Global UltraViolet Imager

Longitudinal variations of the ionospheric trough position

<p>For the first time a comprehensive pattern of the longitudinal effect of the ionospheric trough position was obtained. We present new results with longitudinal variations of the winter trough position as a function of geomagnetic latitude for both hemispheres and conditions of high and low solar activity and all local time hours. We used a large observational data set obtained onboard the Kosmos-900, Interkosmos-19 and CHAMP satellites for quiet geomagnetic conditions. We found that a magnitude of the trough position longitudinal effect averaged for a fixed local time is greater in the daytime (6\textendash8\textdegree) than in the nighttime (3\textendash5\textdegree). The longitudinal effect magnitude reaches its maximum (16\textdegree) in the morning (at 08 LT) in the Southern hemisphere at high solar activity. But on certain days at any solar activity the longitudinal effect magnitude can reach 9\textendash10\textdegree even at night. The shape of the longitudinal effect was found to differ significantly in two hemispheres. In the Northern hemisphere the trough is usually closest to the pole in the eastern (American) longitudinal sector, and in the Southern hemisphere the trough is closest in the western (Eurasian) longitudinal sector. The magnitude and shape of the longitudinal effect is also different during low and high solar activity. The Global Self-consistent Model of the Thermosphere, Ionosphere, and Protonosphere (GSM TIP) simulations demonstrate that during low solar activity, the longitudinal variations of the daytime trough position is mainly determined by longitudinal variations of the ionization function, formed due to the longitudinal variations in the solar zenith angle and the atomic oxygen density distribution. The longitudinal variations of the nighttime trough position is formed by the longitudinal variations in ionization of precipitating auroral particles, neutral atmosphere composition, and electric field.</p>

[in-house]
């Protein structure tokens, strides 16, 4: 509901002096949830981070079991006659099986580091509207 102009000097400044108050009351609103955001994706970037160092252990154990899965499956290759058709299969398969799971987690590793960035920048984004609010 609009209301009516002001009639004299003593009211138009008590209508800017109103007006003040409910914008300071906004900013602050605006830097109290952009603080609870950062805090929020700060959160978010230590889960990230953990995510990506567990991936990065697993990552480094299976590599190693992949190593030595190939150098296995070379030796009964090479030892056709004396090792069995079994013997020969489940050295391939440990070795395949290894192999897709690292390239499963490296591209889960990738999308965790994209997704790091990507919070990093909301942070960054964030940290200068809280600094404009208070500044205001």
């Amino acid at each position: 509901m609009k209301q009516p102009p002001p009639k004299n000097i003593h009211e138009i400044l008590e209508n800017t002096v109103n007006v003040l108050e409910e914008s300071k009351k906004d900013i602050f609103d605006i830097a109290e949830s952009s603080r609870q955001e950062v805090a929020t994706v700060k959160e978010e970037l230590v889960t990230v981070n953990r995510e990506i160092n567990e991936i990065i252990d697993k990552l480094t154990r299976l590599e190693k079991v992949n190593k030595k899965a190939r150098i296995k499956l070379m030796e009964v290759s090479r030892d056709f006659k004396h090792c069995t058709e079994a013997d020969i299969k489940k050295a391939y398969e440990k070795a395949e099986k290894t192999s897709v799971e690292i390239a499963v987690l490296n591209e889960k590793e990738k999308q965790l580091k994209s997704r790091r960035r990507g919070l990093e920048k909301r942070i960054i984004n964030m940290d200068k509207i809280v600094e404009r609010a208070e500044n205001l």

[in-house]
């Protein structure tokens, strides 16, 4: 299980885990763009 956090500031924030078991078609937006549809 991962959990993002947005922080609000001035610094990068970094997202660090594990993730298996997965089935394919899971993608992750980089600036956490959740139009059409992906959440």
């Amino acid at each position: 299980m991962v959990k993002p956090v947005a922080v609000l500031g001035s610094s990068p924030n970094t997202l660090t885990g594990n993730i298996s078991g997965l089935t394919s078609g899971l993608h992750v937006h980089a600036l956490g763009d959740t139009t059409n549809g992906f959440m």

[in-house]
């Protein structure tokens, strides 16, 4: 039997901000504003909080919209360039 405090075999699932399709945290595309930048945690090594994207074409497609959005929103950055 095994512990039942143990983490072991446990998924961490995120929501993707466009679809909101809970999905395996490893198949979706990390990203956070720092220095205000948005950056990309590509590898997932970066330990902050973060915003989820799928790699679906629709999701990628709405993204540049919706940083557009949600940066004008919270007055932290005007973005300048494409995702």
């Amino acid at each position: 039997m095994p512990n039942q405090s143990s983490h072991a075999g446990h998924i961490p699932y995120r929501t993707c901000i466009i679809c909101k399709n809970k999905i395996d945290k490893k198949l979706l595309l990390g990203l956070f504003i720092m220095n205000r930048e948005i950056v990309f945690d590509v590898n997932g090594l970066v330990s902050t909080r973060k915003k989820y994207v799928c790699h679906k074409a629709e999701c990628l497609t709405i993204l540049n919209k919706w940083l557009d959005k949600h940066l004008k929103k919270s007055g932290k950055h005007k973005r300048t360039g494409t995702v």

Year of Publication
Advances in Space Research
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